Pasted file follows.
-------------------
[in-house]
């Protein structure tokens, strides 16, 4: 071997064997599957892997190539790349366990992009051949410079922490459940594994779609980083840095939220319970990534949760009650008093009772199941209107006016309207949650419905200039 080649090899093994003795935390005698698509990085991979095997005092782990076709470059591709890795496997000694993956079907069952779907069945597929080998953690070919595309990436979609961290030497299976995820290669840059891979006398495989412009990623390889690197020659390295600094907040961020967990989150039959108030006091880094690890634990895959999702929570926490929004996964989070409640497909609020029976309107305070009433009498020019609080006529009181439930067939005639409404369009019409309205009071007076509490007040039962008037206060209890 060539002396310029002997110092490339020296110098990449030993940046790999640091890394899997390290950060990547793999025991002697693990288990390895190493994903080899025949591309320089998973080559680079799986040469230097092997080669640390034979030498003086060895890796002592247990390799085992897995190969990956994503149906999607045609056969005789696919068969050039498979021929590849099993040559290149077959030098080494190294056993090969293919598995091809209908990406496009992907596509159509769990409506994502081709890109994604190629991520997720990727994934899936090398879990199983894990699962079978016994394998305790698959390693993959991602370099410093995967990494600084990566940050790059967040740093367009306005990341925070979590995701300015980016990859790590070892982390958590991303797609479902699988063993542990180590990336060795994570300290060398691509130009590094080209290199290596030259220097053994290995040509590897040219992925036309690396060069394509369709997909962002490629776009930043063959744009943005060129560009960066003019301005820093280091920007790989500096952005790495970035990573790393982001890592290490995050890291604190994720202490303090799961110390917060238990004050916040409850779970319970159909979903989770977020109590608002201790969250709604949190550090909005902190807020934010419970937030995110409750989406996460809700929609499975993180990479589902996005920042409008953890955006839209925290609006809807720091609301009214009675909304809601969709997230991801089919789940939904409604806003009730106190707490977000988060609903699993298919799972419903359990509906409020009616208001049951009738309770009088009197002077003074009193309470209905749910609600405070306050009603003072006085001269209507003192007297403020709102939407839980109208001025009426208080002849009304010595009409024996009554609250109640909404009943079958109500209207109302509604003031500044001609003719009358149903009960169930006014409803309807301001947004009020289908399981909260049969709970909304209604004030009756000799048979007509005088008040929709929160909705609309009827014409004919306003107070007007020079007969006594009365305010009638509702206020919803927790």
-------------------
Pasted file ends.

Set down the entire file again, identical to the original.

[in-house]
């Protein structure tokens, strides 16, 4: 071997064997599957892997190539790349366990992009051949410079922490459940594994779609980083840095939220319970990534949760009650008093009772199941209107006016309207949650419905200039 080649090899093994003795935390005698698509990085991979095997005092782990076709470059591709890795496997000694993956079907069952779907069945597929080998953690070919595309990436979609961290030497299976995820290669840059891979006398495989412009990623390889690197020659390295600094907040961020967990989150039959108030006091880094690890634990895959999702929570926490929004996964989070409640497909609020029976309107305070009433009498020019609080006529009181439930067939005639409404369009019409309205009071007076509490007040039962008037206060209890 060539002396310029002997110092490339020296110098990449030993940046790999640091890394899997390290950060990547793999025991002697693990288990390895190493994903080899025949591309320089998973080559680079799986040469230097092997080669640390034979030498003086060895890796002592247990390799085992897995190969990956994503149906999607045609056969005789696919068969050039498979021929590849099993040559290149077959030098080494190294056993090969293919598995091809209908990406496009992907596509159509769990409506994502081709890109994604190629991520997720990727994934899936090398879990199983894990699962079978016994394998305790698959390693993959991602370099410093995967990494600084990566940050790059967040740093367009306005990341925070979590995701300015980016990859790590070892982390958590991303797609479902699988063993542990180590990336060795994570300290060398691509130009590094080209290199290596030259220097053994290995040509590897040219992925036309690396060069394509369709997909962002490629776009930043063959744009943005060129560009960066003019301005820093280091920007790989500096952005790495970035990573790393982001890592290490995050890291604190994720202490303090799961110390917060238990004050916040409850779970319970159909979903989770977020109590608002201790969250709604949190550090909005902190807020934010419970937030995110409750989406996460809700929609499975993180990479589902996005920042409008953890955006839209925290609006809807720091609301009214009675909304809601969709997230991801089919789940939904409604806003009730106190707490977000988060609903699993298919799972419903359990509906409020009616208001049951009738309770009088009197002077003074009193309470209905749910609600405070306050009603003072006085001269209507003192007297403020709102939407839980109208001025009426208080002849009304010595009409024996009554609250109640909404009943079958109500209207109302509604003031500044001609003719009358149903009960169930006014409803309807301001947004009020289908399981909260049969709970909304209604004030009756000799048979007509005088008040929709929160909705609309009827014409004919306003107070007007020079007969006594009365305010009638509702206020919803927790």